“All I know is that you can make good money in Saudi Arabia,” he said. “I can send that home and maybe save some, too.”
Just crossing the sea to Yemen can be dire enough, though. Human Rights Watch has recorded cases of migrants being thrown overboard by smugglers when their overcrowded boats get into difficulty.
Even worse sometimes awaits when they land.
“Criminal gangs operate there who kidnap the migrants and hold them for ransom,” says Akumu.
Ransoming involves the new arrivals being forced to phone relatives back home and get them to deposit money in the local, Ethiopian bank accounts of the human traffickers, whose networks go all around the Horn of Africa.
“While they are waiting for relatives back home to come up with the money to set them free, they often undergo horrific experiences,” adds Akumu.
Sexual abuse is one of those – and is widespread.
“All the female migrants we have worked with reported this,” says Akumu. “In fact, it is so common and expected, new migrants take contraceptives before arriving if they can, in the expectation they will be raped.”
Adding an extra layer of horror: “The torture and mistreatment they face is largely done by other Ethiopians, who work for the trafficking networks in Yemen,” says Adam Coogle, a Middle East Researcher for HRW who has interviewed many Ethiopian migrants.
If they manage to get released, the migrants then have to travel many kilometers north through an active war zone to the Saudi border.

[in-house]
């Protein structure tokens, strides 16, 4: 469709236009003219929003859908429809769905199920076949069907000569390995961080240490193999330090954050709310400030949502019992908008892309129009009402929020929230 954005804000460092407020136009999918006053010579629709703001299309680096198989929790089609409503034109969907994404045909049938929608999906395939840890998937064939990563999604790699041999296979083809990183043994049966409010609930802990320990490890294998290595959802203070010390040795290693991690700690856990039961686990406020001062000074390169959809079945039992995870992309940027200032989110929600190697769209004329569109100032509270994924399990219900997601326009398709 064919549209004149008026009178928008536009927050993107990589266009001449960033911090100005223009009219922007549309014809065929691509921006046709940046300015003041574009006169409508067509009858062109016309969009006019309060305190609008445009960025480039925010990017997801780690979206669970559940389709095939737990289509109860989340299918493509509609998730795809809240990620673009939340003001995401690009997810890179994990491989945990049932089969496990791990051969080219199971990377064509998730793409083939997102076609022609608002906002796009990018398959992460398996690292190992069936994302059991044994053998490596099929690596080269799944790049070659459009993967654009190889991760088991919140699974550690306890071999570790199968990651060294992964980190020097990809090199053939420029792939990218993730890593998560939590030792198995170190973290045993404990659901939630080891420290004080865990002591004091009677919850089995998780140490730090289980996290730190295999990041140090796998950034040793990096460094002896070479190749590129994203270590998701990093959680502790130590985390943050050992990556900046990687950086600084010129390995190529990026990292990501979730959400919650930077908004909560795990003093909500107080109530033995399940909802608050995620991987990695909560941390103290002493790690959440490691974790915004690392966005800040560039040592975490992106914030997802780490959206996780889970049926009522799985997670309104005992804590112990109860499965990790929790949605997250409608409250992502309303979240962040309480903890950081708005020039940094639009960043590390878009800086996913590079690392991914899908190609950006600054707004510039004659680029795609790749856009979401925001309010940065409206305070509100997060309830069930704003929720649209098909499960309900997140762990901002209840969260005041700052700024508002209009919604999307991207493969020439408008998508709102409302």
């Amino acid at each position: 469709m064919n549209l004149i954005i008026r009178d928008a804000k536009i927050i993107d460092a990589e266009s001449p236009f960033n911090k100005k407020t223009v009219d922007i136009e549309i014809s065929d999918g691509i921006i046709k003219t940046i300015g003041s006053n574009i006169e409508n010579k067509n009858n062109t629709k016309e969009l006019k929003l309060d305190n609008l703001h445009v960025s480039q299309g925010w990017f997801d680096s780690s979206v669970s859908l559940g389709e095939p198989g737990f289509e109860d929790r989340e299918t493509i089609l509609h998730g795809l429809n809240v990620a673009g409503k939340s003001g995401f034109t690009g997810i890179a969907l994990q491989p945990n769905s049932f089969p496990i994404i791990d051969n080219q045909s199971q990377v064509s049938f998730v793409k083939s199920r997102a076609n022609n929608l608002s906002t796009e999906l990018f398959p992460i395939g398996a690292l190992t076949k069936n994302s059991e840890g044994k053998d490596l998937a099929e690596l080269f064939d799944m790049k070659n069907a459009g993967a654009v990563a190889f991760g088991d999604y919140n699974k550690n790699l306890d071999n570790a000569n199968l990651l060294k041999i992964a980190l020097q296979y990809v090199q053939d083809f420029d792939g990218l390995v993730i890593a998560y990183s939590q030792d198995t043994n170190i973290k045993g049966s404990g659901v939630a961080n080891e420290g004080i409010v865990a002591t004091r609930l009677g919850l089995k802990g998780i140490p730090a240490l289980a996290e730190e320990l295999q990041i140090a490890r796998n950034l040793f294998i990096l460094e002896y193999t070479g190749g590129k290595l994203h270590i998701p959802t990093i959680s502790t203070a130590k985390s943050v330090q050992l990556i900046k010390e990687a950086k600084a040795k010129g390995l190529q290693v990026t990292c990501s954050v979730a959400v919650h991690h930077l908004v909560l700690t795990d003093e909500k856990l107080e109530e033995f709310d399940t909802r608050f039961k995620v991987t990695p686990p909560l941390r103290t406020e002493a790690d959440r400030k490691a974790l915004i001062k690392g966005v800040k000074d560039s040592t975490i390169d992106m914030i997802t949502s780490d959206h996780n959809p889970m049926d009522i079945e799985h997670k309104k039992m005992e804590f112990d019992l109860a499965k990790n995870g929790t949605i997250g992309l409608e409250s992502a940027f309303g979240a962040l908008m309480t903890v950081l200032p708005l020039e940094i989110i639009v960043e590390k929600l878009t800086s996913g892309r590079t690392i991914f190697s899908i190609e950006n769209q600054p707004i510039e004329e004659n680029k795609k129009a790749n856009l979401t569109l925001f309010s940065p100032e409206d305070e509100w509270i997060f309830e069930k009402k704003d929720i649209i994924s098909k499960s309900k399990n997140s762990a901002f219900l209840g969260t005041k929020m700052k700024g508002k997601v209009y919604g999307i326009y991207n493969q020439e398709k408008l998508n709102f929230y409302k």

“We have met people who report crossing live battlefields to then be shot at by Saudi border guards as they try to cross the frontier – people who describe the border as a killing field,” adds Coogle. “The trafficking and smuggling networks extend into Saudi Arabia too, so they may also get shaken down for more money after they make it to Riyadh or Jeddah.”
Saudi Arabia has also been running a policy of forced repatriation of undocumented immigrants in recent times, with the IOM reporting about 340,000 Ethiopians deported this way since 2017.
“Some never go back to their homes after being deported to Addis Ababa,” says Coogle. “They may have had relatives sell their homes and possessions as ransom for the traffickers, so they face a terrible shame, as they have failed to help their families and, instead, made their situation worse.”
Failure not an option
In Djibouti, while Ethiopian migrants can be seen by the side of the road every day, little is done to interfere with the flow – or with the work of the smugglers and traffickers.
This is despite the fact that the country is a signatory to many international refugee and anti-human trafficking agreements.
“Regarding investigations and prosecutions, many cases have been processed, but with no charges laid,” says Ndege.
Authorities have scarce resources. “What incentive is there to crack down when you are a transit country only?” asks Akumu. Few migrants stay in Djibouti, with Saudi and the Gulf their target destinations. “They don’t harm people or cause disruption, and they help the economy, paying locals.”
Despite the horror stories, too, many who are deported back to Ethiopia subsequently try again. “They become fixated on getting there,” says Akumu.
For Amir, failure is not an option.
“I will try and if I am unlucky I will go on trying,” he says. “Why not? I want to work, I want to feed my family. Why wouldn’t I try again?”